Infected: The Movie (1986)
by sfe medusa
(dir. Tim Pope, Peter Christopherson, Alastairs McIlwain, Mark Romanek)
Back in 1986, long before the much touted originality of Beyoncé’s visual album Lemonade, Matt Johnson of (the somehow frustratingly named) band The The made a 40-minute film to accompany the band’s heavily political second album, Infected.
Screened on its 31st birthday at the ICA in London, the film is a delightful Eighties treat, complete with hyper-symbolic, disseminate story-telling and the ingenious visual trickery of resourceful film-making, energetically edited to pair perfectly with the album’s guttural and throbbing wanderings.
The directing talents of legendary music video director Peter “Sleazy” Christopherson and featured images from the band’s regular album artworker Andy Dog are much welcomed, as is the knowledge of how much of a wreckhead Johnson turned out to be, as Wikipedia confirms:
It was when Johnson and Christopherson flew to South America to film the videos for “Infected” and “Mercy Beat” that events started to spiral out of control. Filming in the Peruvian jungle in Iquitos, Johnson used the services of a local Indian tribe as guides. The Indians introduced Johnson, already an enthusiastic user of drugs, to the hallucinogenic concoctions used in their tribal rituals. The video for “Mercy Beat” captures a scene where during filming the crew were attacked by a rally of Communist rebel fighters, angry at the appearance of what they considered Western intruders. Johnson confirmed that the scene was genuine and unscripted, and admitted that at the time he was “so high”, recalling the madness that had ensued: “Someone produced a snake which I was grappling with, and I hate snakes. A monkey bit me, and then me and this guy, who I’d only just met, cut each other and we became blood brothers, rubbing blood over each other’s face, stuff like that.”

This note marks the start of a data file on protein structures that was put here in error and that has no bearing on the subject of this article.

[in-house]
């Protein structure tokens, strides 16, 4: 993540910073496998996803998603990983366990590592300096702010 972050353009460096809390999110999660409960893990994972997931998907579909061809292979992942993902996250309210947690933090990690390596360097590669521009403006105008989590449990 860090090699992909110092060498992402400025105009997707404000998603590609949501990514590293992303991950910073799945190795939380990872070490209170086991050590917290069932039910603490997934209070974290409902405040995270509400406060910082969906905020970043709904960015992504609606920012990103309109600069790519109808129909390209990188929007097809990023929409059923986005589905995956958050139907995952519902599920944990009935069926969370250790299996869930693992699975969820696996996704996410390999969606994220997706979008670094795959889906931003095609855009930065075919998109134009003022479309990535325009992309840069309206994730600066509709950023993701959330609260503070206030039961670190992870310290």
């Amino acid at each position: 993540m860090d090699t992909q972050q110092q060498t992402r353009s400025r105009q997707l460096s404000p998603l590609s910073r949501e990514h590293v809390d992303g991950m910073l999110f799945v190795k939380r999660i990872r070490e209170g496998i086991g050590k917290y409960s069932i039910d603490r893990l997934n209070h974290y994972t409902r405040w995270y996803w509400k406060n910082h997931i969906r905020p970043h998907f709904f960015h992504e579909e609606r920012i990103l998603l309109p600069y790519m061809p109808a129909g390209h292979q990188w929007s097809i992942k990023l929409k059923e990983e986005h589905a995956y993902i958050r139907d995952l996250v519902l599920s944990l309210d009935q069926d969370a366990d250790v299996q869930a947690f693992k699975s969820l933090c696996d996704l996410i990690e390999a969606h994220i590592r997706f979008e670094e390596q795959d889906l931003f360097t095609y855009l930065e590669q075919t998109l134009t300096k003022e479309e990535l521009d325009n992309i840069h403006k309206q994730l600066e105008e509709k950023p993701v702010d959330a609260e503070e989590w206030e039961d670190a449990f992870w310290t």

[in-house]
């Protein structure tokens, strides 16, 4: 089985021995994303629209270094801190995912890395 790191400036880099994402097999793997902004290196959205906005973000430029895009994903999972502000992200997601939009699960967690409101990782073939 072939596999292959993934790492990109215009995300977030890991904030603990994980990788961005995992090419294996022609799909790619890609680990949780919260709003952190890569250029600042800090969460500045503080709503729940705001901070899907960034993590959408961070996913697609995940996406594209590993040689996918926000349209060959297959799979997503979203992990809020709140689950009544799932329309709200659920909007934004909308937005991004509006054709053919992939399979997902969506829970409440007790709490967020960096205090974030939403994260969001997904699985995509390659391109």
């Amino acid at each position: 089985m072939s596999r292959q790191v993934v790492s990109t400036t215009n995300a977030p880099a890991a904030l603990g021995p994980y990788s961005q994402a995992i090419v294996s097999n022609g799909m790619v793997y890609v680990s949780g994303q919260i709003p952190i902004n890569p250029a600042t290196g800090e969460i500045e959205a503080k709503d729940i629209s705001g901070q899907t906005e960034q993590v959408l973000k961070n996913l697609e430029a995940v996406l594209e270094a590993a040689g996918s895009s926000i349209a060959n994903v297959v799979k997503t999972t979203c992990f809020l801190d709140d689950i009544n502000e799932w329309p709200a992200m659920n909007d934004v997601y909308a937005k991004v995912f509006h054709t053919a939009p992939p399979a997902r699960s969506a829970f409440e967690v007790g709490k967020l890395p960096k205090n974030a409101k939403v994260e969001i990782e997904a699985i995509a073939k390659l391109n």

In general it sounded like he cocked about quite a lot during shooting, but rightly so since he somehow secured £350k of funding and shoot locations in Peru and New York, all as a relatively small-time newcomer.
Nevertheless, Andy Dog’s cover artwork remains wildly on point: